Bloodborne The Old Hunters Review

A HUNTER’S VICTORY

It’s more Bloodborne. But I suppose you already knew that. The Old Hunters is a dense amount of DLC that has plenty to offer Hunters both old and new to Yharnam. While the setting’s depth may be more rewarding for those who have already explored the main game, this expansion gives players plenty of reason to come back for more punishment.

Bloodborne’s plot is characterized as elusive at best. Players can venture through the entire game without ever picking up on what’s really going on beneath the surface. Sparse dialogue can seem cryptic to the wrong ears, and the scattered notes about characters and settings can sometimes feel random. But with a little training and some more digging (not to mention a healthy amount of conjecture), the plot’s web can begin to take shape. The Old Hunters does not depart from that tone. It takes place in a sort of parallel, nightmarish universe to Yharnam (yes, it’s more frightening than the original), where Hunters go to retire. Blood-addled and strong as the foes they once slew, these Hunters are dispersed throughout the Hunter’s Nightmare even more aggressive and numerous than those you may have encountered previously. Expect a challenge at every turn, not just in formal Boss form.

Lady Maria Pre-Boss

Vanquishing many of these Hunters does usually come with a nice reward, though. Where the original game had some players scratching their heads at the seemingly short supply of varied weapons and armor, The Old Hunters has become the armory they were missing. There’s a reason why a gold trophy was added to the game’s achievement list for collecting all of the DLC’s weapons. There are many. Alone, the pure enjoyment of swinging a steampunked, circular-saw mace may make you wish these weapons had been available since the game’s onset. Fortunately, the necessary ingredients for upgrading one of these monstrosities to its maximum level are well-supplied throughout the new world.

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Those gluttons for punishment who are coming back to Yharnam after a long vacation in other game series will likely remember that Bloodborne is stingy with its cutscenes. Not so, in The Old Hunters. Various boss battles are sparked with an introductory cutscene (one notably has a cutscene halfway through, which may be a little frustrating for players finding it challenging), and some even conclude with a short cinematic. These cutscenes can be informative to The Old Hunters plot and stylish in execution. Still, for the most part, From Software allows the game’s backdrops to unfold naturally by guiding players to scenic points of interest.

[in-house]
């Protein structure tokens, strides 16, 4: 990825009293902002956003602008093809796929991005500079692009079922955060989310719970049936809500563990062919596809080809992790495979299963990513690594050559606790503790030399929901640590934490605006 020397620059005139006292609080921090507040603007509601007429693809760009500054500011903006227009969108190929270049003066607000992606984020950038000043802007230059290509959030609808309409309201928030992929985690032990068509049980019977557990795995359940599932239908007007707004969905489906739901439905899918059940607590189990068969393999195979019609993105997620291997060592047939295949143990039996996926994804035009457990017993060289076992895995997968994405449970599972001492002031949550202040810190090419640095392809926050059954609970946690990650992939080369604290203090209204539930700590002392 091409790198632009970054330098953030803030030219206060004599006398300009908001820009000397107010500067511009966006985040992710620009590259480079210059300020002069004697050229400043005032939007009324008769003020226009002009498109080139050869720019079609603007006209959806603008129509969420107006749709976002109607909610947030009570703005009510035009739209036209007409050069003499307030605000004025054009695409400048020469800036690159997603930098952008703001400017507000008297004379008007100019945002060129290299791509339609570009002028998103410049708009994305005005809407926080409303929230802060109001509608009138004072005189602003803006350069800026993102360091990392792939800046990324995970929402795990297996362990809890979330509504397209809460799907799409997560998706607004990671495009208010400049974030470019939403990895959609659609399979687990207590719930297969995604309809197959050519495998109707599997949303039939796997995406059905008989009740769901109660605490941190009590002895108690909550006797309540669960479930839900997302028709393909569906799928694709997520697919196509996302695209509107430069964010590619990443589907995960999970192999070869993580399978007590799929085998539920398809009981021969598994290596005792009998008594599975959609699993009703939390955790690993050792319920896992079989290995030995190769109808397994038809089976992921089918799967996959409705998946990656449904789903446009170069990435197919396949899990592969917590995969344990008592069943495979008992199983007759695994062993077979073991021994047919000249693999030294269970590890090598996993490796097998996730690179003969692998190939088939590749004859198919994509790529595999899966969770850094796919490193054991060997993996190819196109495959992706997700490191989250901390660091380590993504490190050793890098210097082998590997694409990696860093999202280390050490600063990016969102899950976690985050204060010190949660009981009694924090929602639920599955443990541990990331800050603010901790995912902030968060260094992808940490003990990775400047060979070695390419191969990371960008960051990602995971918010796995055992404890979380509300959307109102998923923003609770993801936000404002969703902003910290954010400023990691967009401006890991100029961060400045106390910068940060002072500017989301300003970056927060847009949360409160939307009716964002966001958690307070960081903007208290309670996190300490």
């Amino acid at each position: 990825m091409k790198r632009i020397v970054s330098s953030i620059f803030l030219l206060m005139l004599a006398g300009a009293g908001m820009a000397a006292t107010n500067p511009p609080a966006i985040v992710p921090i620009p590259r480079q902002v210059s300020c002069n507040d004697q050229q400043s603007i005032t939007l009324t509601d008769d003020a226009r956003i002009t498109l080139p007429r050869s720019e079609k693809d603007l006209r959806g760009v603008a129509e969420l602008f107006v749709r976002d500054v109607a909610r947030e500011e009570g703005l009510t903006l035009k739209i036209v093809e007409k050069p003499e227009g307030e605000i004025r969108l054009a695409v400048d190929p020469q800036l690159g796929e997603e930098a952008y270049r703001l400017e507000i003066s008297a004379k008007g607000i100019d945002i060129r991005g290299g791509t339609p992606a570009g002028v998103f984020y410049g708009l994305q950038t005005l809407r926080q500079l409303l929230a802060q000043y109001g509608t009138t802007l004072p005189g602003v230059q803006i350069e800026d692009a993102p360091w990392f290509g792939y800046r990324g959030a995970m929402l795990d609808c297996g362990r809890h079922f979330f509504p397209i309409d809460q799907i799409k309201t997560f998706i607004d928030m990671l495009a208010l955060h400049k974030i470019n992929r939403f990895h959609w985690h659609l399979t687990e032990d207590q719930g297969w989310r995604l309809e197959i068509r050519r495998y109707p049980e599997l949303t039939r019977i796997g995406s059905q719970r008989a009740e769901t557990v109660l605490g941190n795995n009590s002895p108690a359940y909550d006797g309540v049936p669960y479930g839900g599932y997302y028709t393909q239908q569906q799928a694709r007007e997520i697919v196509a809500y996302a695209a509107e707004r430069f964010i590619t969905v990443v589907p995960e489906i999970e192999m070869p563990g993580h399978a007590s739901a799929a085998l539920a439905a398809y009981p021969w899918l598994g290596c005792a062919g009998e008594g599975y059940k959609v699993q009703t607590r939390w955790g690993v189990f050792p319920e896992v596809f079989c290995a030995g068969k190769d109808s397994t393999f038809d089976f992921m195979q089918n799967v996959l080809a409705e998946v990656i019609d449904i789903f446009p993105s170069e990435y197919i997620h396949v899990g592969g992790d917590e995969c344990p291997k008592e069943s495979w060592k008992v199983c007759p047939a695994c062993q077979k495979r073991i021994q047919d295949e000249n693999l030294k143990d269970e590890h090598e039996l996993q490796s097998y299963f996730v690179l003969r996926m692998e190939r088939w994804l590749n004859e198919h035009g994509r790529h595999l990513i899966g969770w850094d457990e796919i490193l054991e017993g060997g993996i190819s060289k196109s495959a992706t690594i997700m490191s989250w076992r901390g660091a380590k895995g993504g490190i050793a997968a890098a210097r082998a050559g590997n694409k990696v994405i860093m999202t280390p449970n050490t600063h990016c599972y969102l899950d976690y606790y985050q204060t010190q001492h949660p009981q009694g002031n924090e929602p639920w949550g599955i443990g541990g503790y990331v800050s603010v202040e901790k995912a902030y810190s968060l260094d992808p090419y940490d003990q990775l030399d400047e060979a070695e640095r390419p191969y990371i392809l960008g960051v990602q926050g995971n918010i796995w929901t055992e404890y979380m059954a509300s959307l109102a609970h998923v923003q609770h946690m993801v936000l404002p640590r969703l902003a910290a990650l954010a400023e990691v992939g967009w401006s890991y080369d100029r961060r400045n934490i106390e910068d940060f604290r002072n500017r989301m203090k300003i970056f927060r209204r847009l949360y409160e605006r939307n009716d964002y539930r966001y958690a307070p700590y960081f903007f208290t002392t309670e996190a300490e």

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Of course, Bloodborne is only as strong as its most difficult boss, and there are some doozies in this new slab of content. Without getting into the spoilery-specifics of each fight, there are a couple bosses that are likely to force your hand into ringing the Beckoning Bell (the item that allows other random players to cooperate with you in your world, which has thankfully seen some success rate improvement since the release of the DLC), and one or two that can be relative pushovers. Many of these bosses hold striking similarities in their attack patterns to bosses previously introduced, but a few stand out as being absolute heart-pounders, harrowing endeavors. I’m not sure I ever would have been able to defeat Laurence The First Vicar on my own, and my final battle with Orphan of Kos had my knees trembling with adrenaline. Just take a look at how horribly wrong my battle with Lady Maria of the Astral Clocktower went in the video below.

The Verdict: 9.6 out of 10

Yes, The Old Hunters is well worth the $19.99 price point, but its finale awakens the bitter knowledge that this will be the last piece of content released for the PlayStation 4 exclusive. The DLC distills everything that made Bloodborne a masterpiece and deals it back to players over the course of nearly 8 hours of fresh content, not to mention the newfound desire to start-up a new-game-plus just to keep tinkering with all of its shiny toys. If you’re a fan of Bloodborne, it’s a no-brainer. If you’re just starting or are only thinking about diving into the arena, steel yourself and know this purchase may be in your future.


Jordan Loeffler is Editor in Chief for MONG who drives a 2006 Pontiac Vibe with Minnesota license plates even though he lives in Portland, OR. She’s seafoam green, and she drives like a wave. You can also follow him on IGN and on Twitter.

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